"Whatever religion Fundamentalism is, it isn’t Christianity, and it’s time to revoke that label.
Categorizing homosexuality, not injustice, as the greatest evil is absurd and disturbing, but it reflects a whole moral system that contradicts the essence of Christian Scripture. Jesus told his followers to turn the other cheek and declared, “Blessed are the peacemakers,” and yet an overwhelming majority of Fundamentalists supported the wars in Afghanistan and Iraq; almost as many defend stand-your-ground legislation and capital punishment. The whole law is said to be fulfilled by loving the Lord and our neighbors as ourselves, but to escape Hell Fundamentalists require the acceptance of dogma as varied as the Virgin Birth and abstinence from premarital sex. Jesus condemned greed, about taxes said to give to Caesar what is Caesar’s, and damned men who accumulated wealth instead of giving it away — teachings incompatible with Fundamentalists’ rage against agencies established to clothe the naked and feed the hungry.
Fundamentalism has painted a picture of Christianity that honors vengeance and capitalism as the greatest virtues. Any glimpse at the Gospels will chip away at this. What lies beneath is some darker religion that’s yet to receive a name. I know some people who have called it fascism, others ‘misdirected nationalism’ and some recycle Jesus’ language to call Fundamentalism Pharisaical, a brood of vipers. What I can’t call it anymore is Christianity.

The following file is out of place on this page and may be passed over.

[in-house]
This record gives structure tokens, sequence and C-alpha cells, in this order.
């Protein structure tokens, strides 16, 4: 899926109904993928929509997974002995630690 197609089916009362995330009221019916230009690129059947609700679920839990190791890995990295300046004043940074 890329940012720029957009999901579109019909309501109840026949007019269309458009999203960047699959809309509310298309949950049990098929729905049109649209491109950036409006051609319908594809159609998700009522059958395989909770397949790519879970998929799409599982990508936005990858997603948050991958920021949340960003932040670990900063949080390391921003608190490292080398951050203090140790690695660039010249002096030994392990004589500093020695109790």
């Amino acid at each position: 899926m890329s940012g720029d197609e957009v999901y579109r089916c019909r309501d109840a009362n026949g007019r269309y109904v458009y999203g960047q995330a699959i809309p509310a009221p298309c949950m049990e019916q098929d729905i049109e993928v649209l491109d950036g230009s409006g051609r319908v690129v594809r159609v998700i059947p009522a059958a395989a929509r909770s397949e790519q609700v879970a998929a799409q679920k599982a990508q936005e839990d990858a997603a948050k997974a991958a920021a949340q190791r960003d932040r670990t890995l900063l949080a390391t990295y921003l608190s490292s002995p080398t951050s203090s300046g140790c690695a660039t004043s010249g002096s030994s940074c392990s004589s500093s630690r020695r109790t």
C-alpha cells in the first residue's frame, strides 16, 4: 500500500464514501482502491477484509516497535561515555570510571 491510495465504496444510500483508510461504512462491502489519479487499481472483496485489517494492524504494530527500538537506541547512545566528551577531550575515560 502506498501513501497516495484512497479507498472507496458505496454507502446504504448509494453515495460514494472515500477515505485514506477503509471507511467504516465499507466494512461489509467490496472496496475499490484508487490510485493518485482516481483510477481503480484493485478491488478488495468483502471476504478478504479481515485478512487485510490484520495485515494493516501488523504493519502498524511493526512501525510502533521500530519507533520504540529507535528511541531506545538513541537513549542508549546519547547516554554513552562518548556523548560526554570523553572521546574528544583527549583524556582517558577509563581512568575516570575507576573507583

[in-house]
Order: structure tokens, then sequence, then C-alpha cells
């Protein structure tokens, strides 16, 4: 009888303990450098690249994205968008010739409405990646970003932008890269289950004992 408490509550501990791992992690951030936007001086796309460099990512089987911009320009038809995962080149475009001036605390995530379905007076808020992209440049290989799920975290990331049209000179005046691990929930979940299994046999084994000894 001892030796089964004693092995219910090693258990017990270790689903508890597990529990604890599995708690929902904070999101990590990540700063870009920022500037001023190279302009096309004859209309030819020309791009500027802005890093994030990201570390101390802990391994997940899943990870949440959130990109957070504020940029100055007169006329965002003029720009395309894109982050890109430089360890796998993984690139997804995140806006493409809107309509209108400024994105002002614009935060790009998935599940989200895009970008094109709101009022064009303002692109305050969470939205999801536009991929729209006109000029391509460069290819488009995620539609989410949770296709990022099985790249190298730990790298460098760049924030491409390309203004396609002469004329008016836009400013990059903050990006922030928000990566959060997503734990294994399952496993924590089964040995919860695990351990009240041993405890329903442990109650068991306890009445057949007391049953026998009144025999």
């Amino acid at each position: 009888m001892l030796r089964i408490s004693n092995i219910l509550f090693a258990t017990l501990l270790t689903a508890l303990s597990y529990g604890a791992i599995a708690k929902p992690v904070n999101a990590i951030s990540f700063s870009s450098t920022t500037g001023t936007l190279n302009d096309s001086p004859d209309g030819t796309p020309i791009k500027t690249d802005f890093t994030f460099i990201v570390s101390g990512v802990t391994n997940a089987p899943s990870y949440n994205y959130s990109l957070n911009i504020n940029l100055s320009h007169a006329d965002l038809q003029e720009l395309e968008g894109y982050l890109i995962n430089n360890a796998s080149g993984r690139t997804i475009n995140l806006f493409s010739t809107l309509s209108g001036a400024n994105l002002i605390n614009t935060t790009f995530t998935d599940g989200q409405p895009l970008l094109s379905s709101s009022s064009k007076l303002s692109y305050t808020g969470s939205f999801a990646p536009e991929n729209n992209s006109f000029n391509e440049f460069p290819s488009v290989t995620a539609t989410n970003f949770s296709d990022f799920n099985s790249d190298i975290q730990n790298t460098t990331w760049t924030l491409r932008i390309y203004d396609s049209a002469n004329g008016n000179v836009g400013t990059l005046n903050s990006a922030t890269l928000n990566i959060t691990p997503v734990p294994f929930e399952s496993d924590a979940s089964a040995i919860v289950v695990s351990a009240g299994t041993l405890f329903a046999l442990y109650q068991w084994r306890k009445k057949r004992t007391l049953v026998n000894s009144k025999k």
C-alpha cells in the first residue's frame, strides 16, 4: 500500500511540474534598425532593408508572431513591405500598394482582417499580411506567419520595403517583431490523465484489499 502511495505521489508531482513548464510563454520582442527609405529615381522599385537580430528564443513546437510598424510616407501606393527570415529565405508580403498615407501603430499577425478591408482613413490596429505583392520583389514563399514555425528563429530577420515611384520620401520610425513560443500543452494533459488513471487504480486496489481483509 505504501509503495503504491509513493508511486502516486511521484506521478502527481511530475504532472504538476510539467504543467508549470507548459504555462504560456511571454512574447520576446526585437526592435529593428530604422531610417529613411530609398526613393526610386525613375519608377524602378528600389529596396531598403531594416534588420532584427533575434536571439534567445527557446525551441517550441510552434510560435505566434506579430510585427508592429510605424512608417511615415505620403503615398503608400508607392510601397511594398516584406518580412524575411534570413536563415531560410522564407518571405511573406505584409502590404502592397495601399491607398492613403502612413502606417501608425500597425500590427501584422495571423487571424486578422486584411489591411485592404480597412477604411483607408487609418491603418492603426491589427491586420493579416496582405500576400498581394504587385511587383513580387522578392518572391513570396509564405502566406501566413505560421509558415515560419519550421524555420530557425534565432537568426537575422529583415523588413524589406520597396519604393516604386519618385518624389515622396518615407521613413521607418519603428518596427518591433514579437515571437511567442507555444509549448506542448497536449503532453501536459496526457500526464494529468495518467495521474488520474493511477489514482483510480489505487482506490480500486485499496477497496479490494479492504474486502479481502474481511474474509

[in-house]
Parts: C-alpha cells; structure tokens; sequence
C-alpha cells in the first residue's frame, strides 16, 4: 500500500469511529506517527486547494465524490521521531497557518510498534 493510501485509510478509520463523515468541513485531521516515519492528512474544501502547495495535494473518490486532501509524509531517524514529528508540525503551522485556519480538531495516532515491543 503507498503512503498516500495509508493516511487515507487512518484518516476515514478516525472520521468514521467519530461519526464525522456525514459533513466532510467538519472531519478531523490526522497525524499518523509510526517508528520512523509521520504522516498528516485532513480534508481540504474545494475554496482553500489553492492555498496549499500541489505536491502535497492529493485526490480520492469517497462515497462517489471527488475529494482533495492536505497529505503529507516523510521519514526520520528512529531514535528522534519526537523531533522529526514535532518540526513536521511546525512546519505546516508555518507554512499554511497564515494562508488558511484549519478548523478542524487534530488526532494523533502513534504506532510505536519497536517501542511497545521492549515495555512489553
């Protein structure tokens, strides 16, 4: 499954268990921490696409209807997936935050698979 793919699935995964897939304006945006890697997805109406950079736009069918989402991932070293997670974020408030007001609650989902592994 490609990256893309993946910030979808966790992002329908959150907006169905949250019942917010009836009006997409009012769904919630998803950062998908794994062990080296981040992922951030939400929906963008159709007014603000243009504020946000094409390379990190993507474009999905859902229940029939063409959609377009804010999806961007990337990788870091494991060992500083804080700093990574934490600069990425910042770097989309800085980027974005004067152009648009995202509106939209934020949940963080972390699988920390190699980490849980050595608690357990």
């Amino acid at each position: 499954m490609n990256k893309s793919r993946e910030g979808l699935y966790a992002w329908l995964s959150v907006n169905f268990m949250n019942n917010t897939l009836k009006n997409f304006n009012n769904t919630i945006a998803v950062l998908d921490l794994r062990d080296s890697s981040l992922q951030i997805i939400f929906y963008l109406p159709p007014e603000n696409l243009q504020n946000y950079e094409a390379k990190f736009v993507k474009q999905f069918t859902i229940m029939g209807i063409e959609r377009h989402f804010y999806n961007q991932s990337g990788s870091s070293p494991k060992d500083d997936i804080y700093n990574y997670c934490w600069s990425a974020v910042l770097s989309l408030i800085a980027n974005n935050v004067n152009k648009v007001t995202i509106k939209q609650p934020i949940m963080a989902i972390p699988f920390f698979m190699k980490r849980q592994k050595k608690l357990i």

I say that less as a Christian myself than as someone who believes semantics matters. As Joan Didion once put it, “I am still committed to the idea that the ability to think for one’s self depends on one’s mastery of the language.” For Fundamentalists to call themselves Christians does less to tarnish the name of Jesus (though it does) than to muddle their understanding of why they do the things they do. “Because the Bible says so,” they say, and then act in defiance of every biblical ethic.
It’s a dangerous road to go down, I realize, designating who’s in and who’s out. Fundamentalists do it often, to gay people, Democrats and, until he buckled under pressure, the director of World Vision. Such spiritual judgment requires an authority no human being possesses. I’m not interested in saying these people are destined for Hell, but I think we need to resemble the identities we claim. To strip Fundamentalists of the Christian label would at least force them to examine their true motivations toward greed, revenge, and malice. The behaviors might remain, but once exposed, those of us who pursue Christ’s ethos, who denounce poverty, injustice and violence would have a better idea of what, and whom, we’re actually dealing with.”